Click Ludwig Image for a zipped wav of the theme music
This has to be one of the most bizarre but quite charming additions to Children's Television era. It concerned the adventures of an ovoid crystalline entity which liked to play music and draw things from inside the egg shaped outer shell (see characters below for visual). The creature draws out helicopter blades at the start of each episode in order to land safely. Throughout the series other items such as, violins, cellos, mechanical looking arms and legs are all drawn out of the shell for a particular purpose. The Egg shaped character was called Ludwig, a name given to him by the weird man with the binoculars and hat, who hangs out in the bushes spying on Ludwig and the forest animals. His, is the only narration in the series as the rest of the action centres around the animals, Ludwig's music and the items they come across. Ludwig, definitely had metal / mechanical legs but for some reason wore normal shoes. At least 14 episodes were made although there could well have been more. It was not a particular success with children, although today, my kids quite like it. Ludwig played with and entertained the other main characters in the five minute animation. These included, The cheeky Magpie, Mrs. Magpie, The timid Squirrel, The curious Owl and The troublesome Hedgehogs.
Episodes released included:
|A strange egg shaped object lands in the wood. Only Magpie is brave enough to go and check what is playing the music. Ludwig is here to stay
|The Hedgehogs youngsters have hiccups and it will not stop. Perhaps some music will help.
|A horn appears on the grass in the woods. As usual Magpie is first on the scene to check it out.
|Ludwig has a problem and only some glue will fix it. The woodland animals though get into all kinds of trouble with this sticky substance.
|Ludwig gives the animals kites. The young hedgehogs are literally swept off their tiny feet by the kites.
|The animals are introduced to the game of tennis. Owl in particular takes an interest in the game.
|The swing goes down a treat with the animals although it really was only built for one animal at a time.
|Winter hits the forest and the animals are shown how to skate on thin ice.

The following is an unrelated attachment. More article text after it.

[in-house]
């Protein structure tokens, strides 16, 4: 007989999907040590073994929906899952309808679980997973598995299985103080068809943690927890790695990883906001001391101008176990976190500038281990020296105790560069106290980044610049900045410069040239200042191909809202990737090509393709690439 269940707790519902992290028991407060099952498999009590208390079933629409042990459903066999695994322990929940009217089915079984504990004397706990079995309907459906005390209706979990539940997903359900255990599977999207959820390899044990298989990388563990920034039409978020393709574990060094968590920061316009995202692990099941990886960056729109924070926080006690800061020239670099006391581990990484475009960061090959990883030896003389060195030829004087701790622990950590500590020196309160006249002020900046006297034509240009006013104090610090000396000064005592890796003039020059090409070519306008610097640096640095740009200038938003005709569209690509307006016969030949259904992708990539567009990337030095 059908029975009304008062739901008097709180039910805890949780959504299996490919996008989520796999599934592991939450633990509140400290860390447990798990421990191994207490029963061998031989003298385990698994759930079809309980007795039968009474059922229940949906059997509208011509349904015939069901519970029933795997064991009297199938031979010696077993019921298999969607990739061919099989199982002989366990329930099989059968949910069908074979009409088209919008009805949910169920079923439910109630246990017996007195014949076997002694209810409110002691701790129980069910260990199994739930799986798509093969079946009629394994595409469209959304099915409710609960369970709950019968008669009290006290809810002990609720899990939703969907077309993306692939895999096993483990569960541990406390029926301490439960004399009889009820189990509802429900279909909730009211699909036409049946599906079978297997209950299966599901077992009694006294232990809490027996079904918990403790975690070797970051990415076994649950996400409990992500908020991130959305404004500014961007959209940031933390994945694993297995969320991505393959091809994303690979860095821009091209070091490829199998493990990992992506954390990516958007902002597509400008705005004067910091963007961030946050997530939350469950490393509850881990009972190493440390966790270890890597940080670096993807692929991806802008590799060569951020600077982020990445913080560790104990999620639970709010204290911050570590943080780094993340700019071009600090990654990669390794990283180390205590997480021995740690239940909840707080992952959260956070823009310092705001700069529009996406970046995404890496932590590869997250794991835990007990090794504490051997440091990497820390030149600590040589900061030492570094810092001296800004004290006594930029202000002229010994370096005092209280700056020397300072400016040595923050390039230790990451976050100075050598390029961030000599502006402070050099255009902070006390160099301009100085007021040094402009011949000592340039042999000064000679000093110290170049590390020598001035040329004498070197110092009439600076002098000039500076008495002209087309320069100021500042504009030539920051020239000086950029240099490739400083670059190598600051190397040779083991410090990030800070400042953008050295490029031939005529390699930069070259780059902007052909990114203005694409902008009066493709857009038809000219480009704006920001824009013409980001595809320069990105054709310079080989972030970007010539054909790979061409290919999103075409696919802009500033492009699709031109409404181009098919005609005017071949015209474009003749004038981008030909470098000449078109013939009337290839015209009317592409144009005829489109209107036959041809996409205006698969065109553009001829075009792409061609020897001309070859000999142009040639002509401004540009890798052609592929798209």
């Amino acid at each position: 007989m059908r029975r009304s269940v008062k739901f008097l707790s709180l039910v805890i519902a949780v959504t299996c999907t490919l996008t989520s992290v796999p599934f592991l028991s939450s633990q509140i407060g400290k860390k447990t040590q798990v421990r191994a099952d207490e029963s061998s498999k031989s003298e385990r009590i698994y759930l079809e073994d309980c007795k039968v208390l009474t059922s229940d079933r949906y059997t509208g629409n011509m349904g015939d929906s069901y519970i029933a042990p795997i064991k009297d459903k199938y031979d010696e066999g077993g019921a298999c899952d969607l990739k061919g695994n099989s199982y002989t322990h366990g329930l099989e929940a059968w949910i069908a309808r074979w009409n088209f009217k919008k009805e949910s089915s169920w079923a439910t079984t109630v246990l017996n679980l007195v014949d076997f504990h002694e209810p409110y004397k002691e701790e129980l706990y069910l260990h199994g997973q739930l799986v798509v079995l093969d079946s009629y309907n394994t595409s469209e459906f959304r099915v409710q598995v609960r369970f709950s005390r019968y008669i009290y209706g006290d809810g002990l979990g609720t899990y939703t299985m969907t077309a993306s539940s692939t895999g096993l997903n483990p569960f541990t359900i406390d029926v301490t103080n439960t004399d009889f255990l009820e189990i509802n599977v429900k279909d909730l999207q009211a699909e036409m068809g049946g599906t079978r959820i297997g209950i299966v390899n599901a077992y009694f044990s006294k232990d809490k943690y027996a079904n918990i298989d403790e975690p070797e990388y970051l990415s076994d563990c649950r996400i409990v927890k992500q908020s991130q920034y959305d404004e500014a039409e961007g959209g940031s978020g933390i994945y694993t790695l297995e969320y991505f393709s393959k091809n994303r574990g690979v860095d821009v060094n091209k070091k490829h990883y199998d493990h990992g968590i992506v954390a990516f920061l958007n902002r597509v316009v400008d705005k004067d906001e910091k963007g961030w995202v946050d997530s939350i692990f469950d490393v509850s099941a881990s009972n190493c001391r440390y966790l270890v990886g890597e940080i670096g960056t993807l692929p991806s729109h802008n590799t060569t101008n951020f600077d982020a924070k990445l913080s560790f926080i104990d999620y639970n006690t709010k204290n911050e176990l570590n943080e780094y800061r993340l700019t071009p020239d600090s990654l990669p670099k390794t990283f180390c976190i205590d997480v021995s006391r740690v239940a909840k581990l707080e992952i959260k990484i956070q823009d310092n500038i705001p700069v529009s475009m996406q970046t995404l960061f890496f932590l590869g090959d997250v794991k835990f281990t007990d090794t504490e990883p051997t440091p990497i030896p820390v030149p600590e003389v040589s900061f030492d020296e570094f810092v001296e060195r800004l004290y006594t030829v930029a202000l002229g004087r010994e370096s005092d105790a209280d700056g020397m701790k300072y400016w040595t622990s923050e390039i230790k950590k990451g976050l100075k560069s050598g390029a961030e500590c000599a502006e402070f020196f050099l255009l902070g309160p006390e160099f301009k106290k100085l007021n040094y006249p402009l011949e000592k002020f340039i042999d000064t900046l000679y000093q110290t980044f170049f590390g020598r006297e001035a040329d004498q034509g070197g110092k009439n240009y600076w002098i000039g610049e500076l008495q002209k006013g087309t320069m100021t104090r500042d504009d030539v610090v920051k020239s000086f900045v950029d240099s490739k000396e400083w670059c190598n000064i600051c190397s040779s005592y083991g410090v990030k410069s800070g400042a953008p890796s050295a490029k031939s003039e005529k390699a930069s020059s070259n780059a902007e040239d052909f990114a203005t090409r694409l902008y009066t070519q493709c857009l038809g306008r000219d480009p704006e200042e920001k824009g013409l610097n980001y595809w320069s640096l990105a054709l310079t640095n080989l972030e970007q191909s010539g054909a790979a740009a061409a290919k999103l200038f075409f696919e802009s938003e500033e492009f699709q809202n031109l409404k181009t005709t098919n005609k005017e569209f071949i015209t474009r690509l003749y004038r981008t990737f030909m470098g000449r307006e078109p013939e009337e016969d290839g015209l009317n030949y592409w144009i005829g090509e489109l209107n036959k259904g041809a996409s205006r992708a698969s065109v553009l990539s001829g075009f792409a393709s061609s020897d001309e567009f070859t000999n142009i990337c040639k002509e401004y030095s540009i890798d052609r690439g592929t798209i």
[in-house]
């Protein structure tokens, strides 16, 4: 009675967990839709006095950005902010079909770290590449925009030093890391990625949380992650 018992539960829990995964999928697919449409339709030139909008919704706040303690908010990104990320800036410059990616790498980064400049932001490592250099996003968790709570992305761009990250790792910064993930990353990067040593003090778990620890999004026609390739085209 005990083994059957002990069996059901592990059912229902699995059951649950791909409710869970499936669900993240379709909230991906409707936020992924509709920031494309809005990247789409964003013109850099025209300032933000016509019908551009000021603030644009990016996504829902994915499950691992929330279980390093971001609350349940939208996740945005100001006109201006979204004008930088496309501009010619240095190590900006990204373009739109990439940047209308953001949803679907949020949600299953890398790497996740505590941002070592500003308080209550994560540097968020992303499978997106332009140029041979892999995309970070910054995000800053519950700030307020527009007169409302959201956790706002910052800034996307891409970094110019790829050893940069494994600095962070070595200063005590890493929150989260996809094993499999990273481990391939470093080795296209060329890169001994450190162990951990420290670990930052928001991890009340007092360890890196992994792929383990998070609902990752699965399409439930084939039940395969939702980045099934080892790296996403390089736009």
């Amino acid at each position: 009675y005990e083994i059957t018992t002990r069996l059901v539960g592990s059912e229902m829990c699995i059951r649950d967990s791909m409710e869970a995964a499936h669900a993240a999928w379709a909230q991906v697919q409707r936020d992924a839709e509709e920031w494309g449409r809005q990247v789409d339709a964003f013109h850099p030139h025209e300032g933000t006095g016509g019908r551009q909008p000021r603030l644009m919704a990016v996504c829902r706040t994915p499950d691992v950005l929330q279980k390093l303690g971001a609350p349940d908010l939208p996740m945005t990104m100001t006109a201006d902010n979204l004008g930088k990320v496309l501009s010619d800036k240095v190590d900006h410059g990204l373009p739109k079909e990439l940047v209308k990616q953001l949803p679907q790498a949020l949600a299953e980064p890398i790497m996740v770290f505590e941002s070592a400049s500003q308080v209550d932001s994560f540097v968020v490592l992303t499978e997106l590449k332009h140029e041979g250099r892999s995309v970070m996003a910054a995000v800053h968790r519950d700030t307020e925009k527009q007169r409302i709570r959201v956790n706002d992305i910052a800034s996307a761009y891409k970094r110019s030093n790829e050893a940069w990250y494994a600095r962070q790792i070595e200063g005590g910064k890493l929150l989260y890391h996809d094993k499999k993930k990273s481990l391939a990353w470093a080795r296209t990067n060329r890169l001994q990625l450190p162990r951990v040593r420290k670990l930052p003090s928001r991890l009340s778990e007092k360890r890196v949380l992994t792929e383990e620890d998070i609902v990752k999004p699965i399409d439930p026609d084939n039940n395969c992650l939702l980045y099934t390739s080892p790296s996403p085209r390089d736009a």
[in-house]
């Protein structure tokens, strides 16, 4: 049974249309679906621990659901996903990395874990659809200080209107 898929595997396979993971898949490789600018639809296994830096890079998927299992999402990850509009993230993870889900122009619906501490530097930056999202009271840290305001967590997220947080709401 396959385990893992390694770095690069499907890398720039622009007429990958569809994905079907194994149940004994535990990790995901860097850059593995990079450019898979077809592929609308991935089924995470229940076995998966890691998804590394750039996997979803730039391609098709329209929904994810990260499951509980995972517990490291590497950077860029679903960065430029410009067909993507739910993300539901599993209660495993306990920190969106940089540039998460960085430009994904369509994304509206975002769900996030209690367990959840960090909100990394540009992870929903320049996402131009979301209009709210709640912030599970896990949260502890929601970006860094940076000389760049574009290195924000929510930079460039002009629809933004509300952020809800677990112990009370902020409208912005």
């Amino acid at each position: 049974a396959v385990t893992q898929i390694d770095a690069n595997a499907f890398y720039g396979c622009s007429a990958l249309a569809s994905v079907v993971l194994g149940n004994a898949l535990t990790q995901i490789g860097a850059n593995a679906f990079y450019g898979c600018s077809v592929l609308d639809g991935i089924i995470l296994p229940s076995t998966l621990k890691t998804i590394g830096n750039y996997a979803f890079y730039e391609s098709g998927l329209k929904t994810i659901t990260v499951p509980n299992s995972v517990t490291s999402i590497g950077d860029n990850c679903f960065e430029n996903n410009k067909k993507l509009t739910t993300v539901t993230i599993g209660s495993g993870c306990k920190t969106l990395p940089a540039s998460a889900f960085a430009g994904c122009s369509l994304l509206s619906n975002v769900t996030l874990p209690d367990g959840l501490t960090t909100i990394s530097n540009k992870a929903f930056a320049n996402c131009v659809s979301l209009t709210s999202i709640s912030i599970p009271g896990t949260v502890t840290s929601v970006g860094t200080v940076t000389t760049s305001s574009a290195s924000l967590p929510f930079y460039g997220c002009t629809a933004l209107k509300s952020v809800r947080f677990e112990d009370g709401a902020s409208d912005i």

|Ludwig frightens some of the younger animals by creating stone look a likes.
|The young hedgehogs did not learn the lesson with the kite experience and suffer the same gusty problem with the umbrellas.
|Ludwig likes a game of football.
|A shiny coin proves too much for the cheeky young Magpie.
|Bubbles, bubbles everywhere but not where they should be - in the bath
|Magpie plays with a bell and discovers his reflection. Ludwig gives the other animals small shiny glass ball balls which they use to decorate the tree.
The Weird Man in the bushes
The Hedgehog Family
The Story of The Bell
As usual, the spy in the bushes is busy watching Ludwig and the forest animals at play. Ludwig is playing the violin and is surrounded by all the animals, except one. Magpie is not to be seen. Magpie is elsewhere in the wood as he has found himself a small shiny bell with a red ribbon attached. Magpie is excited about his find and rings the bell. Owl tells him to be quite as he is interrupting Ludwig's musical session. He tries to take it up to his nest but it is far too heavy for such a small bird. He crashes into a branch and by accident, the bell starts to fall to the ground with Magpie stuck inside. All the animals and Ludwig scatter as the bell crashes where they were playing. Thank goodness Magpie is okay. The small ball on the inside is easy to move but Magpie notices his reflection in it. He introduces it to Owl and the Hedgehogs.
Ludwig then opens up and from inside he gives all the animals ball balls of their own. they each can now look at their own reflections. The spy in the bushes is as usual watching all the proceedings. As the animals take their balls balls back to the tree, the whole plant shines like a Christmas tree. Magpie is still trying to repair the pieces of his ball. Ludwig plays a special piece of music on his cello for them.
|Jane Tann and Susan Kodicek
|David Yates Ltd.
|Ludwig Van Beethoven
|Mirek and Peter Lang
|Copyright Mirek Lang 1977